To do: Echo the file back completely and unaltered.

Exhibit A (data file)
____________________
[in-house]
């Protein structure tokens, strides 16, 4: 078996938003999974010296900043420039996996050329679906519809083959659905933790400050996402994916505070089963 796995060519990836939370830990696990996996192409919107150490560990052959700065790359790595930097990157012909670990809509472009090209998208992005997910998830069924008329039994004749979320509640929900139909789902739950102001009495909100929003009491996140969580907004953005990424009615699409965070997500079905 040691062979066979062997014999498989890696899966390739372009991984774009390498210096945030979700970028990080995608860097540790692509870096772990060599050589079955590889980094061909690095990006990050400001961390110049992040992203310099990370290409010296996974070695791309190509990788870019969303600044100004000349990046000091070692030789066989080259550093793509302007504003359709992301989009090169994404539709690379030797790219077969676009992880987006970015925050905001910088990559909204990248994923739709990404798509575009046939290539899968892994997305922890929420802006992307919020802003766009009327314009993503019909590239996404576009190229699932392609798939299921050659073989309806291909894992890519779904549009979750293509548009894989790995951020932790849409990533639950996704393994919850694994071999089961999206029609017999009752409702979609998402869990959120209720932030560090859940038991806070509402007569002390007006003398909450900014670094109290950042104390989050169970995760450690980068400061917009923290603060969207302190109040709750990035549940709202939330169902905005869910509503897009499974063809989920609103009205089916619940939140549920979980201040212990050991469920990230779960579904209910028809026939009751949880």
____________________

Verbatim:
[in-house]
């Protein structure tokens, strides 16, 4: 078996938003999974010296900043420039996996050329679906519809083959659905933790400050996402994916505070089963 796995060519990836939370830990696990996996192409919107150490560990052959700065790359790595930097990157012909670990809509472009090209998208992005997910998830069924008329039994004749979320509640929900139909789902739950102001009495909100929003009491996140969580907004953005990424009615699409965070997500079905 040691062979066979062997014999498989890696899966390739372009991984774009390498210096945030979700970028990080995608860097540790692509870096772990060599050589079955590889980094061909690095990006990050400001961390110049992040992203310099990370290409010296996974070695791309190509990788870019969303600044100004000349990046000091070692030789066989080259550093793509302007504003359709992301989009090169994404539709690379030797790219077969676009992880987006970015925050905001910088990559909204990248994923739709990404798509575009046939290539899968892994997305922890929420802006992307919020802003766009009327314009993503019909590239996404576009190229699932392609798939299921050659073989309806291909894992890519779904549009979750293509548009894989790995951020932790849409990533639950996704393994919850694994071999089961999206029609017999009752409702979609998402869990959120209720932030560090859940038991806070509402007569002390007006003398909450900014670094109290950042104390989050169970995760450690980068400061917009923290603060969207302190109040709750990035549940709202939330169902905005869910509503897009499974063809989920609103009205089916619940939140549920979980201040212990050991469920990230779960579904209910028809026939009751949880």